The problem with the grammar school debate

Grammar schools, those schools in England that select pupils on ability at the age of 11, are once again in the news due to the government allowing an existing grammar school to open an ‘annexe’ in Sevenoaks, effectively bypassing existing legislation that prevents the opening of new selective schools. Unsurprisingly, and despite protestations from Nicky Morgan that the door is not now open, other areas are looking at using this loop-hole to open up new selective schools. Whereas a few years grammar school expansion seemed something of an archaic interest supported by a handful of devotees, it is now very much once again part of the contemporary education debate.

I should set out my position here clearly: I am no fan of the 11+ and academic selection for secondary school. I have spent many years arguing with friends who like the idea of selective education that grammar schools are part of the problem and not part of the solution, and I have rolled out every argument in the book. Grammar schools do not support social mobility. Grammar schools are mostly full of middle-class children whose parents pay for private education and tutoring. Grammar schools unfairly write-off around 80% of children as non-academic. And so on and so on. I still support all of these arguments: there is simply no evidence that grammar schools, at least in their current form, help to rescue ‘bright kids from poor backgrounds’. What data we have are highly complex and resistant to simple generalisations, but it would seem to be the case that more children lose out than gain in regions where selection at 11 continues.

And yet grammar schools remain popular with parents and children, not to mention large numbers of political and media commentators. Why is this?

I do not doubt for a moment that social class plays an important role here. When you hear that girls in one grammar school refer to the other school as ‘oop comp’ then you know that social elitism is alive and well. There always will be some parents for whom getting their son or daughter into grammar school will give them years of middle-class-bonus-points at dinner parties, family get-togethers and Christmas card catch-up letters. I hate the way that a child’s education gets used in this way. But, equally, I think nearly all parents want a decent education for their children, and many see grammar schools as offering this. To write off all of the arguments in support of grammar schools as elitist snobbery will always fail to deal with the fact that parents are naturally ambitious for their children.

So what is it that parents like about grammar schools?

This I think is the question that is too rarely asked. Too much of the debate about grammar schools is about ‘social mobility’, but I do not think many parents or children factor this in when making their choices. I would suggest that the following – whether real or perceived – are what attracts parents to grammar schools.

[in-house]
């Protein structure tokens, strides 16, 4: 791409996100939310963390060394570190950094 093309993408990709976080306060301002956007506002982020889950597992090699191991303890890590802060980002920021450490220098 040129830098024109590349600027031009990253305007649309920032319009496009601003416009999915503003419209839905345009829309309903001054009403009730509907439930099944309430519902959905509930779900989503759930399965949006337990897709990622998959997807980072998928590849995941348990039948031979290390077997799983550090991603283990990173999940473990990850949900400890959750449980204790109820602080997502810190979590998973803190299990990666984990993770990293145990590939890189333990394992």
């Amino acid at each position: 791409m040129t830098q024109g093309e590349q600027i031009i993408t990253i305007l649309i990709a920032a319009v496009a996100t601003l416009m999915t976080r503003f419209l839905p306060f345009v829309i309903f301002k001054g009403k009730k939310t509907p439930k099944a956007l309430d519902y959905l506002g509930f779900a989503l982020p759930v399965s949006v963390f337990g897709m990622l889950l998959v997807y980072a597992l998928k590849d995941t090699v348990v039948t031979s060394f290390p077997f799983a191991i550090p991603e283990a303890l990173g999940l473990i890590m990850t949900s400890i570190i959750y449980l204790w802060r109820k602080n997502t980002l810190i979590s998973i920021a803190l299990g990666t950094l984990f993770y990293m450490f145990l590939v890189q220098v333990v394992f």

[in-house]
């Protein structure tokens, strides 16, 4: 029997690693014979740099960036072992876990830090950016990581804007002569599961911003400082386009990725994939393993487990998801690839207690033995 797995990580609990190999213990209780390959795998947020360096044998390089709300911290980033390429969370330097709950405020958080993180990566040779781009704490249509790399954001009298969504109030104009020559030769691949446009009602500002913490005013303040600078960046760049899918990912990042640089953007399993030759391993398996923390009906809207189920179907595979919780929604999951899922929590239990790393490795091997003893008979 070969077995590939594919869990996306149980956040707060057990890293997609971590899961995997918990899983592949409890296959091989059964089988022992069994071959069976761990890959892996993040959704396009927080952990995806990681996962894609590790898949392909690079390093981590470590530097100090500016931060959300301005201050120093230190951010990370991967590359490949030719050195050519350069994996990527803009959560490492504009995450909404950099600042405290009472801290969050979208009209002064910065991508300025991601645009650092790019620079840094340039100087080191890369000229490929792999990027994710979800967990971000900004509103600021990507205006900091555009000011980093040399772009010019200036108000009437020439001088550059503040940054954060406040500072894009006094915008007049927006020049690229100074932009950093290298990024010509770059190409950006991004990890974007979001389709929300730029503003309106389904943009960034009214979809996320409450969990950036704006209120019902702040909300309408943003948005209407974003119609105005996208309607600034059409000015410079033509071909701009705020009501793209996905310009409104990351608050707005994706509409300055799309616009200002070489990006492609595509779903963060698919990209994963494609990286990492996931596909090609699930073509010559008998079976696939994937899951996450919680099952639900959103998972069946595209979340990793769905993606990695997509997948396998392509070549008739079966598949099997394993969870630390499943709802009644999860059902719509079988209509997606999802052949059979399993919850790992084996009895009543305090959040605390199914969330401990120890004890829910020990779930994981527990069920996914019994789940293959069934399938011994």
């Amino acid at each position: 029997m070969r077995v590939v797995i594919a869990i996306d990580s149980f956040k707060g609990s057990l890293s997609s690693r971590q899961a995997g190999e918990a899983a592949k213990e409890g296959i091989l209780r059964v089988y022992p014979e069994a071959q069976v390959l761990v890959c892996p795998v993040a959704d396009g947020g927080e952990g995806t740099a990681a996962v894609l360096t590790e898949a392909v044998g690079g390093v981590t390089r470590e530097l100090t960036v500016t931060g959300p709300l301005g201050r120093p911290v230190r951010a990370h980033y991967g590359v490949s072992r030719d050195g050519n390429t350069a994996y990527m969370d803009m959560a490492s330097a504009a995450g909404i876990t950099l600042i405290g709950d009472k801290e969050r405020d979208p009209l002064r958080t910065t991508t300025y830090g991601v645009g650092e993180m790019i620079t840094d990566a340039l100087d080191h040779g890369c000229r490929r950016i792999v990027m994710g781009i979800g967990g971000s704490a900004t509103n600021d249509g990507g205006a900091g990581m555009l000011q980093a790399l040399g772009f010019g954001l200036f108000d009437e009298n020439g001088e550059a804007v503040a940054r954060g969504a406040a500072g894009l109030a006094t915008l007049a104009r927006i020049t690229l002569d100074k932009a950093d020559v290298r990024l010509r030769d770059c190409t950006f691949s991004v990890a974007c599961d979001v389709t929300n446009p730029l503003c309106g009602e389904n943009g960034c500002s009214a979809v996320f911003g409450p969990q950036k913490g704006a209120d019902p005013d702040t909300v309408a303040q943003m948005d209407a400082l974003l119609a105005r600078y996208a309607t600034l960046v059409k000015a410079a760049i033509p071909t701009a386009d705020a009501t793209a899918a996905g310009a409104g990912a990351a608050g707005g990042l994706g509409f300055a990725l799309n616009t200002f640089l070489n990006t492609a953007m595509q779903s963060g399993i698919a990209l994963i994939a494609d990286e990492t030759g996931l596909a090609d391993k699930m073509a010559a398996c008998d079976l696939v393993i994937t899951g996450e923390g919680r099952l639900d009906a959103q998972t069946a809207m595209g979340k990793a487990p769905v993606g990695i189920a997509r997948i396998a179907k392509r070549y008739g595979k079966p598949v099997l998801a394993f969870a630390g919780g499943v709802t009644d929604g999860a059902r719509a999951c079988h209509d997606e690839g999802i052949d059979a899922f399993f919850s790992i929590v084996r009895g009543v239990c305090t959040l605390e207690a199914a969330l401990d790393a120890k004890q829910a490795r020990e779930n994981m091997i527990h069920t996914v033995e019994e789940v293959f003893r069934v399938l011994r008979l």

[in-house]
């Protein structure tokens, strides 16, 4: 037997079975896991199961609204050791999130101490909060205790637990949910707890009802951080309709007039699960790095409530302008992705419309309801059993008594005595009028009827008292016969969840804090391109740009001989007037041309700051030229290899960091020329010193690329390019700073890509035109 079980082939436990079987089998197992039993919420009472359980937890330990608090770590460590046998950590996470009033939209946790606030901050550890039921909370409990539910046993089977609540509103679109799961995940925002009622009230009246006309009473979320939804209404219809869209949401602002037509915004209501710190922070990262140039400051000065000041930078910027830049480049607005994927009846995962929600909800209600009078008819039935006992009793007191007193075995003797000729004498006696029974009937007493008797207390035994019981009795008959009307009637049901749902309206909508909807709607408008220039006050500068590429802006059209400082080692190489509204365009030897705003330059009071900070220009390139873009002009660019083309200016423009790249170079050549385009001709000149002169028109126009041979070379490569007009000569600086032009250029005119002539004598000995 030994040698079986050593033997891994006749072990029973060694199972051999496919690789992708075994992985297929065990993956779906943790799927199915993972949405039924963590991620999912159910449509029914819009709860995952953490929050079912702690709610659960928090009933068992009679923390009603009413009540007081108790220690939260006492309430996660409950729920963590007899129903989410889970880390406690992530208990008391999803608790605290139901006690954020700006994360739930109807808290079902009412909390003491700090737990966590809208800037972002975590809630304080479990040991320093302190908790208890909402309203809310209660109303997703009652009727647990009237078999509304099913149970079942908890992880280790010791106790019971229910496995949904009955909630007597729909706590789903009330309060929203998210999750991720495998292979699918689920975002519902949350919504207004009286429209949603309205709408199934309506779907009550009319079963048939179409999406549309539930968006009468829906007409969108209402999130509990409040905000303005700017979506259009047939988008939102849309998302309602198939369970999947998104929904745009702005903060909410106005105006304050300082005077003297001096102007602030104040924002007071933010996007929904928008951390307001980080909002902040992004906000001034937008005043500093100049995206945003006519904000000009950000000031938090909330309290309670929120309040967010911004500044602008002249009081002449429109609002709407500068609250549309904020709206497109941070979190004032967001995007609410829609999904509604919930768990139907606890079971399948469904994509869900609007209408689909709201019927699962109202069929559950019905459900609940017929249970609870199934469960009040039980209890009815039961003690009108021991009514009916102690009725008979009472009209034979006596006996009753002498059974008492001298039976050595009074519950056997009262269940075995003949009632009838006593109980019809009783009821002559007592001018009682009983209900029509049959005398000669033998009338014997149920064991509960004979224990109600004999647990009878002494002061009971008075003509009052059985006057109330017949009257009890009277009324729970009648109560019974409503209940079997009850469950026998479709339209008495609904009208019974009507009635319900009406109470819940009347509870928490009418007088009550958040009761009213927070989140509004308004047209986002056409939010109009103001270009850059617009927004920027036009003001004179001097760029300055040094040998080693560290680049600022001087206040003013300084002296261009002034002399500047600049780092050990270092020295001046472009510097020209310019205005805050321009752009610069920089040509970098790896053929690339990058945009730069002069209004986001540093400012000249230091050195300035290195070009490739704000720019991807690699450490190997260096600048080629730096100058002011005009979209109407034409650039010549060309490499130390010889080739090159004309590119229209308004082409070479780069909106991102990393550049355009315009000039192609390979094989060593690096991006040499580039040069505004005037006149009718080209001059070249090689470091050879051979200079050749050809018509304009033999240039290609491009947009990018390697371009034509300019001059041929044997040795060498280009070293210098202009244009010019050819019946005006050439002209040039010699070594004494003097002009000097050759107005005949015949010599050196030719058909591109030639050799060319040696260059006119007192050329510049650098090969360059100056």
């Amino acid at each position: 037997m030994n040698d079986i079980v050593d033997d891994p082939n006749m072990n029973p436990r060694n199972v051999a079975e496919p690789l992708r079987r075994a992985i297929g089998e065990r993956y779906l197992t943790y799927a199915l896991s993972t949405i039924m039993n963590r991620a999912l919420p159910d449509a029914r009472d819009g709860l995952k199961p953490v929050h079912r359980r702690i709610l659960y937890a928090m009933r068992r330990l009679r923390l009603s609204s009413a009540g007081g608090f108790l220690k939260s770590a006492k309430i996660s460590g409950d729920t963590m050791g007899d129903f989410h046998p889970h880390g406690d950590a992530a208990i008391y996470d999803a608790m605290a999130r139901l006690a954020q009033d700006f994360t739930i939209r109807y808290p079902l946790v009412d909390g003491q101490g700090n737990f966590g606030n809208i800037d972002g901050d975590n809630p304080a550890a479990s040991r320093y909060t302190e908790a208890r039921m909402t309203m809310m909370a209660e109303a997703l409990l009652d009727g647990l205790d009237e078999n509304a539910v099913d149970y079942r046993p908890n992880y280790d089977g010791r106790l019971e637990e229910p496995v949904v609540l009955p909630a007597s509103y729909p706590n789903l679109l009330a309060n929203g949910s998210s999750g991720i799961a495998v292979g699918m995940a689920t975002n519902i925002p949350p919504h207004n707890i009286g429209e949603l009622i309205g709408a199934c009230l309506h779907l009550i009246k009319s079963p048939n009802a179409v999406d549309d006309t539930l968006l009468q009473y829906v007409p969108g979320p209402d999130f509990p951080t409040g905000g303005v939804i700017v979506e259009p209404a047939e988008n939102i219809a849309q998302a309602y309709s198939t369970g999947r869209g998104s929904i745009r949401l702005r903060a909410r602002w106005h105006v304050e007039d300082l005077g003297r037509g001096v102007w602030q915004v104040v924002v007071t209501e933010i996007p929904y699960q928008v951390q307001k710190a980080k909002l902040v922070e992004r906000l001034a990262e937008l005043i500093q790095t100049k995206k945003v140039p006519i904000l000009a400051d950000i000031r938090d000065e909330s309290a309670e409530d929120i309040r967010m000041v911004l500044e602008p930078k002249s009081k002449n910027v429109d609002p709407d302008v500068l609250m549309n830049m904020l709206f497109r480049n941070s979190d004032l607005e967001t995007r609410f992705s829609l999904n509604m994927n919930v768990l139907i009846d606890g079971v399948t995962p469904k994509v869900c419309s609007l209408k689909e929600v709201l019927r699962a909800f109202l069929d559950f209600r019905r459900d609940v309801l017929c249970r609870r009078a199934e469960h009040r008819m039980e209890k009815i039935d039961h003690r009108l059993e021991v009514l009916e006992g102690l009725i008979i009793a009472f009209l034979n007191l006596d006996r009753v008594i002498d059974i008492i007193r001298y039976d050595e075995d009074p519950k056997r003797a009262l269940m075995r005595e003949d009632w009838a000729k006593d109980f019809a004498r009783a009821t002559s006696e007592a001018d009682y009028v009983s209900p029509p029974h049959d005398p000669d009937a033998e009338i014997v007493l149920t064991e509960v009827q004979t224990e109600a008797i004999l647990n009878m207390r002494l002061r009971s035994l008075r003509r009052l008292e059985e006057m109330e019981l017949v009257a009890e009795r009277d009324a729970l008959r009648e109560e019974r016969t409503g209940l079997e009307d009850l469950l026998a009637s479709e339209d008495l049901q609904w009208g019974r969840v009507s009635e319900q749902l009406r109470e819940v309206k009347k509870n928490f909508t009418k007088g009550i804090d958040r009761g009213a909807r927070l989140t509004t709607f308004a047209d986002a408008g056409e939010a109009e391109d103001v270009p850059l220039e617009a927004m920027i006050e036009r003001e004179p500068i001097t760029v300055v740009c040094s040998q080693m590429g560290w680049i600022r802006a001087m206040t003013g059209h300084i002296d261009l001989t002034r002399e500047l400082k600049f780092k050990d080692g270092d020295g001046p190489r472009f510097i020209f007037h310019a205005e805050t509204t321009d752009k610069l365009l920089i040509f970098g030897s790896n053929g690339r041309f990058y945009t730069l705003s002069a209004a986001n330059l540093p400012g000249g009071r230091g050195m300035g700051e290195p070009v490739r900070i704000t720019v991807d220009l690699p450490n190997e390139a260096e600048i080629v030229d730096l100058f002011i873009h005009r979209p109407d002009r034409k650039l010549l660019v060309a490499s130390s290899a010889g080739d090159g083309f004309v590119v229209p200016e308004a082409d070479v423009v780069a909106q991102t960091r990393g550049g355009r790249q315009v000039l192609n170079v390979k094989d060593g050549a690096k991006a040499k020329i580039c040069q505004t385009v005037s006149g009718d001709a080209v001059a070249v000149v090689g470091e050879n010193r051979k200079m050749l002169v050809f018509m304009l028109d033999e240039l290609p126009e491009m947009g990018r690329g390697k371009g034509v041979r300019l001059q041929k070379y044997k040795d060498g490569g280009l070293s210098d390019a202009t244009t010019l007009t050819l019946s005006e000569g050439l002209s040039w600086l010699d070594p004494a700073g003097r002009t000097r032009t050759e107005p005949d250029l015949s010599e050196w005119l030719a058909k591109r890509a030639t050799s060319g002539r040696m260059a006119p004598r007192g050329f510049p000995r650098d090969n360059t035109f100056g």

• Good behaviour
  • An academic curriculum
  • Traditional school structures
  • Consistently high examination results

I know. I generalise. Of course I do. Factors affecting school choice are incredibly complex, and will vary based on local environment and particular circumstances. But I would wager that – if asked why they wanted their son or daughter to go to a grammar school – then these are the things that would come up most consistently. It is also a list of things that encourages parents who can afford the extortionate cost to send their children to fee-paying schools.

And here is the thing. Grammar schools (and fee-paying schools) will always be popular while non-selective schools do not provide these things or – perhaps more importantly – show that these things are central to their mission.

The fact of the matter is that – currently – pupil behaviour in grammar schools is likely to be consistently better than in non-selective schools. Obviously I am making no claims here to absolutes – there are non-selective schools that have much better behaviour than grammar schools. But, in general, grammar schools are seen as places where ‘bright’ children can study without distractions. All non-selective schools offer academic subjects, but many are cautious about selling themselves as an ‘academic school’. I have lost count of the number of times where my blog posts or comments on Twitter about making non-selective schools more academic have drawn criticism from other teachers and educationalists, but these kinds of views simply feed the perception that selective schools are ‘more academic’. And academic education is not about getting pupils a Grade C in Maths and English. It isn’t even about entering pupils for the EBacc. It’s about the very culture of a school and what it sees as its primary purpose. If non-selective schools aren’t singing from the roof-tops about the rich academic experience they are offering their pupils, then it is hardly surprising that parents will see selective (or private) education as offering a better route.